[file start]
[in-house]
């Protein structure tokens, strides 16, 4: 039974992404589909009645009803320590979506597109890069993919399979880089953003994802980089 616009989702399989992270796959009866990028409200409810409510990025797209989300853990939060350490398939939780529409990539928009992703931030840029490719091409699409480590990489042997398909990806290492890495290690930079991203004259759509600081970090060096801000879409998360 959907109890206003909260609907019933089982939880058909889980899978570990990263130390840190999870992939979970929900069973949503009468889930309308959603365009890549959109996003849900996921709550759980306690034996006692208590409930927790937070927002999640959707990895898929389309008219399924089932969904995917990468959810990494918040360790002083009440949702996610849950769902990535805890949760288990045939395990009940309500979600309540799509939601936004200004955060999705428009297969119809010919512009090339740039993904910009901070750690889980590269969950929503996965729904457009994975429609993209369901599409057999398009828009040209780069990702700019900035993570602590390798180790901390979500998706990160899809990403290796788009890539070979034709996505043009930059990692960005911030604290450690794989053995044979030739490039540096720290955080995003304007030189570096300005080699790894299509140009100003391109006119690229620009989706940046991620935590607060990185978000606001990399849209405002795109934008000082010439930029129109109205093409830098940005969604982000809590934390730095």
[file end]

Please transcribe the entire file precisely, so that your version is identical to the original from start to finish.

[in-house]
């Protein structure tokens, strides 16, 4: 039974992404589909009645009803320590979506597109890069993919399979880089953003994802980089 616009989702399989992270796959009866990028409200409810409510990025797209989300853990939060350490398939939780529409990539928009992703931030840029490719091409699409480590990489042997398909990806290492890495290690930079991203004259759509600081970090060096801000879409998360 959907109890206003909260609907019933089982939880058909889980899978570990990263130390840190999870992939979970929900069973949503009468889930309308959603365009890549959109996003849900996921709550759980306690034996006692208590409930927790937070927002999640959707990895898929389309008219399924089932969904995917990468959810990494918040360790002083009440949702996610849950769902990535805890949760288990045939395990009940309500979600309540799509939601936004200004955060999705428009297969119809010919512009090339740039993904910009901070750690889980590269969950929503996965729904457009994975429609993209369901599409057999398009828009040209780069990702700019900035993570602590390798180790901390979500998706990160899809990403290796788009890539070979034709996505043009930059990692960005911030604290450690794989053995044979030739490039540096720290955080995003304007030189570096300005080699790894299509140009100003391109006119690229620009989706940046991620935590607060990185978000606001990399849209405002795109934008000082010439930029129109109205093409830098940005969604982000809590934390730095």